Excerpted from Hotel Iris by Ogawa, Yoko Copyright © 2010 by Ogawa, Yoko. Excerpted by permission.
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Reading Group Guide
The following author biography and list of questions about Hotel Iris are intended as resources to aid individual readers and book groups who would like to learn more about the author and this book. We hope that this guide will provide you a starting place for discussion, and suggest a variety of perspectives from which you might approach Hotel Iris.
1. Mari first encounters the translator when he is expelled from the hotel. What exactly fires her attraction, why do you think she is initially drawn to him, even before seeing what he looks like?
2. Why does Mari's mother so carefully groom her? Is she like a fixture in the hotel that must be polished? Or is the hotel is her domain, and Mari her subject? Why does she assert such strict control over her daughter?
3. Discuss the translator's impassioned letters to Mari. Does he assume a different role in the letters than when they are physically together? Do you agree that letters bear more emotional weight than email? Are they inherently more romantic?
4. The idea of translation – of words and ideas borne into another language is woven throughout the novel. What does Hotel Iris have to say about how love is expressed? Is intimacy like a language artfully translated by another person? A secret language between two people?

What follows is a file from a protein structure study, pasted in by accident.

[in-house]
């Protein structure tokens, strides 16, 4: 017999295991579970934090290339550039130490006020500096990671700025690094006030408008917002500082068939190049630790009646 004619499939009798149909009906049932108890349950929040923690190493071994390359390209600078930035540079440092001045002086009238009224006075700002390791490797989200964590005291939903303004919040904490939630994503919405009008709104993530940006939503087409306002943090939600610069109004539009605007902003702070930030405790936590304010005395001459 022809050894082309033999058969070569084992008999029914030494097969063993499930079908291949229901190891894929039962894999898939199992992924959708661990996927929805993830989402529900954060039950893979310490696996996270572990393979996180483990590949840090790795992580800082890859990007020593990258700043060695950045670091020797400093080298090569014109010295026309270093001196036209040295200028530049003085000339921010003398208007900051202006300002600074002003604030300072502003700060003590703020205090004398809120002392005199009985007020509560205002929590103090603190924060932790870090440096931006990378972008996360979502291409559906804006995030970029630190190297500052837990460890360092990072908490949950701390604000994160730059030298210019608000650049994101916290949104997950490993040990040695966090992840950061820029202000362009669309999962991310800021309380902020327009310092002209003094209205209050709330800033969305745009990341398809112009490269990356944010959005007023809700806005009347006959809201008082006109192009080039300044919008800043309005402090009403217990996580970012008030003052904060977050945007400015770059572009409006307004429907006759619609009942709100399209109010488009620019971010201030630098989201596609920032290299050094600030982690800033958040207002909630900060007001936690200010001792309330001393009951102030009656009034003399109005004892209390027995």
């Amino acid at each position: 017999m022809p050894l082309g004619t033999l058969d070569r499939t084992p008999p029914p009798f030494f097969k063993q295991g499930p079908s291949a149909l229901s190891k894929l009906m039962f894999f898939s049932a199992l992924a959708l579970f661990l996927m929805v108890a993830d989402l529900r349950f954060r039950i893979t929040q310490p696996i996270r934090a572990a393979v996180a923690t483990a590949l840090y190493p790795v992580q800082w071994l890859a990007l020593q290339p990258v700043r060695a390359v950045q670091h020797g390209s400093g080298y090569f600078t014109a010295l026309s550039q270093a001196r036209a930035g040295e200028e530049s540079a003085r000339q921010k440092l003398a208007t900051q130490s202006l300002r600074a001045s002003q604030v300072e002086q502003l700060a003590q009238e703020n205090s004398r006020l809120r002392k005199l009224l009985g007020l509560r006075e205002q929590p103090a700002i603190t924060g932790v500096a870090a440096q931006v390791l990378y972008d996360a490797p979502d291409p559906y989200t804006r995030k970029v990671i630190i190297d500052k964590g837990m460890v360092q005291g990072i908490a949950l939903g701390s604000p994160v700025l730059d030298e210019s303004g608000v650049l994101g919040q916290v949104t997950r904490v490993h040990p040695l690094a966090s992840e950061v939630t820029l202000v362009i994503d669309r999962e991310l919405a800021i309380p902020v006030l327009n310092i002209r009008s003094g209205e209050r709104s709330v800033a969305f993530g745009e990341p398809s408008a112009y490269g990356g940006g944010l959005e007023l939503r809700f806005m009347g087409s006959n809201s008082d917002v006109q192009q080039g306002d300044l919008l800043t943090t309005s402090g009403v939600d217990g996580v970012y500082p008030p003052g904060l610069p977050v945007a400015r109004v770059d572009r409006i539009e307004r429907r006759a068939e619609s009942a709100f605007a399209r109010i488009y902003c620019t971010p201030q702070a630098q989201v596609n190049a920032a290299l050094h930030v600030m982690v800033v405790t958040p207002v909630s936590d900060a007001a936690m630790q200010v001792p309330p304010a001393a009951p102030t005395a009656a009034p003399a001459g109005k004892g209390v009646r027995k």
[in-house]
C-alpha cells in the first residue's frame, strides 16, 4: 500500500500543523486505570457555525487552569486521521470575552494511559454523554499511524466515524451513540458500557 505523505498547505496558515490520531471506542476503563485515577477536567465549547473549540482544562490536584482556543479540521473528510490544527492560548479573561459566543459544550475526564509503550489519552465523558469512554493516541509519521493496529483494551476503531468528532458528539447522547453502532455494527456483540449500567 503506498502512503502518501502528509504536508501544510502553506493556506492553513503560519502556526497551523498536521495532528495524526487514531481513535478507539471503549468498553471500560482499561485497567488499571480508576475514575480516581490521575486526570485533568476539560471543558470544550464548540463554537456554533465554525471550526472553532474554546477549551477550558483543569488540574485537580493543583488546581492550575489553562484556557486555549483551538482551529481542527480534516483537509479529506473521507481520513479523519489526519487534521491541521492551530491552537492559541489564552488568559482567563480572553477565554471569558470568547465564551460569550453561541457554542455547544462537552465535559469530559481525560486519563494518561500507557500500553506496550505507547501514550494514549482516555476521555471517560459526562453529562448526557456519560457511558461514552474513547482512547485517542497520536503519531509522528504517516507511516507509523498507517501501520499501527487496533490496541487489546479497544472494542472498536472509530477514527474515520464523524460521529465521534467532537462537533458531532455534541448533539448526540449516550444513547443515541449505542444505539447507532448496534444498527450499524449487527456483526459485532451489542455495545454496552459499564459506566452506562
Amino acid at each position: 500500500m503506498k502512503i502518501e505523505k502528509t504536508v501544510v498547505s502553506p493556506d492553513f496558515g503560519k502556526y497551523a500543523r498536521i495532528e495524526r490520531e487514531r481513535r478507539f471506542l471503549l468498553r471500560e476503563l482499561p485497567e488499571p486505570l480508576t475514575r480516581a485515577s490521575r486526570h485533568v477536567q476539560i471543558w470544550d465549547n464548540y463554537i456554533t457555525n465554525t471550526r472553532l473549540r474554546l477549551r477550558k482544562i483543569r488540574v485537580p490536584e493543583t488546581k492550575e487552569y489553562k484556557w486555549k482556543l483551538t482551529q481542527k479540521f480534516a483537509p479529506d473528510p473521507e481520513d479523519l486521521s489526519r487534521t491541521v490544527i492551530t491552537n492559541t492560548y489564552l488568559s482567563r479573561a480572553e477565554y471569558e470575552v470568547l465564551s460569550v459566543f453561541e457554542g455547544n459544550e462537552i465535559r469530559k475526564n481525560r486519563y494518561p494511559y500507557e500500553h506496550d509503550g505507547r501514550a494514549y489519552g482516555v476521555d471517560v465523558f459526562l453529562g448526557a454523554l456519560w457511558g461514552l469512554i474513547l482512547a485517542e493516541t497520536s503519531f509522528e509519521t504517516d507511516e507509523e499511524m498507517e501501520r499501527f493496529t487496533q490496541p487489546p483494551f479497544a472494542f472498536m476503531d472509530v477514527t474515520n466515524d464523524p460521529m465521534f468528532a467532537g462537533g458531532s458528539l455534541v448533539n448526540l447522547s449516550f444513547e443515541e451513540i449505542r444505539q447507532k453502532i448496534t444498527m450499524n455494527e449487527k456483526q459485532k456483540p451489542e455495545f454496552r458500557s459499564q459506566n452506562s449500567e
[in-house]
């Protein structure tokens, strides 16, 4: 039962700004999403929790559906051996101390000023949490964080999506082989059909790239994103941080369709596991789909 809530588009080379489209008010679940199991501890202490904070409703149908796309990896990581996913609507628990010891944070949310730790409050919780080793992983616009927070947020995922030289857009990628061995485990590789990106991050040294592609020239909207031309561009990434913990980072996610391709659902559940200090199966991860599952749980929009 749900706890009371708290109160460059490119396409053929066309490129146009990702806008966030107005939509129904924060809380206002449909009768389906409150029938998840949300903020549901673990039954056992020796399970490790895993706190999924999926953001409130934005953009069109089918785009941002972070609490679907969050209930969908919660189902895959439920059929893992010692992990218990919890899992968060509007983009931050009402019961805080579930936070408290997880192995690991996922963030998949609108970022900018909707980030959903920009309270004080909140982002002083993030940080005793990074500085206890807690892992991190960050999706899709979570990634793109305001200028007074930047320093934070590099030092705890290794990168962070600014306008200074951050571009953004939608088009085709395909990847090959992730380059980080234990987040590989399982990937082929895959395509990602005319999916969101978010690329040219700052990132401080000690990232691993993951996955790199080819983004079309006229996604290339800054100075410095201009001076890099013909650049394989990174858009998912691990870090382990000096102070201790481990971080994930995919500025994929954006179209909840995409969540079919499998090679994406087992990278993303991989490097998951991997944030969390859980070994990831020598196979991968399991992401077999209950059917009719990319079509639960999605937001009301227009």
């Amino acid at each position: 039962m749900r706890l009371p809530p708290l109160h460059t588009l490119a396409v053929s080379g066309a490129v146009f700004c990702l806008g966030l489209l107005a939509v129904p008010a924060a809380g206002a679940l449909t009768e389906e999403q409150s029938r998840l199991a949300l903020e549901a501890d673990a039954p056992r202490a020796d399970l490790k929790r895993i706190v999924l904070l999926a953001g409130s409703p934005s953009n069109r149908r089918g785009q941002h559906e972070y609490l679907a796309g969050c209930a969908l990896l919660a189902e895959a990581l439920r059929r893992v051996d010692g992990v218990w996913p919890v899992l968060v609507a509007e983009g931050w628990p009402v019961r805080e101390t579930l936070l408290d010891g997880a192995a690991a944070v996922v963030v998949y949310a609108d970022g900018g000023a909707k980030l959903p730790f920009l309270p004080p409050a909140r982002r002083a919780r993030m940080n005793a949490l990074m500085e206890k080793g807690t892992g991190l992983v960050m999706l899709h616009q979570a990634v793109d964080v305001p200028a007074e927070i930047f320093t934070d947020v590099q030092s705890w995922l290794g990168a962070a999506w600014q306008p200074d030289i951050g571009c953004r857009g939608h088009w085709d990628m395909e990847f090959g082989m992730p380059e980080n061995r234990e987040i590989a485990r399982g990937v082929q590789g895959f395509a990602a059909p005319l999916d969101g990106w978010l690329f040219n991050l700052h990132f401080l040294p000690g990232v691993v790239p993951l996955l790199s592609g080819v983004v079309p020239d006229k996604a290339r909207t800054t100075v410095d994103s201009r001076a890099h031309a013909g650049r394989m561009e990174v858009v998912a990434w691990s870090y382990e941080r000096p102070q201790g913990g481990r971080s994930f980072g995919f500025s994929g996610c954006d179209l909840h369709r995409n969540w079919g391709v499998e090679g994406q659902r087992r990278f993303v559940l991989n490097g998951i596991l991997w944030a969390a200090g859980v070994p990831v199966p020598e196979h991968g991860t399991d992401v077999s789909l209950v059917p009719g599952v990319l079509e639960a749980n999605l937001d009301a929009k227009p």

5. Why is the translator unnamed? Does it lend a shade of mystery to his character, does it signal that he is in some way symbolic? Why is Mari the only character with a name?
6. The translator is working on a book in which the heroine has an affair and is brutally punished for it. Is this a personal fantasy of his? Does Mari act it out for him intentionally? Do you believe that books offer a way for people to engage safely with their more adventurous desires?
7. Can the characters in Hotel Iris be divided into dominant and submissive personalities? Where does Mari's mother fall? The housekeeper? The translator's nephew?
8. It is commonly assumed that an affair between a young woman and a much older man is driven partly by the woman's desire for a paternal relationship. Do you think that such is the case in Hotel Iris? If so, how does Ogawa subvert this stereotype?
9. How would Mari's relationship with the translator's nephew be different if he could speak? Is he merely a pawn in their relationship? Discuss the ways in which his character is important to the story.
10. Is the relationship between Mari and the translator's only physical, or do they relate to one another on intellectual and emotional levels as well? They have both suffered tragic, violent loss of a loved one – do you think the parallel currents of their pain converge? How do their personal histories make the relationship possible? Do they truly relate to one another?
11. How much power does Mari have over her circumstances? Although she is submissive to the translator, she does find the will to defy her mother. Does she have some control over the translator as well? Consider how the translator responds when she does not show up to meet him at the flower clock.
12. In Hotel Iris, pain and shame are gateways to pleasure. Do you believe that pain can be perceived simply as a powerful sensation in the service of intimacy? The sexual tastes of the characters may be unusual, but what does Ogawa do in order to help the reader understand their origins?
13. Is Hotel Iris ultimately a love story?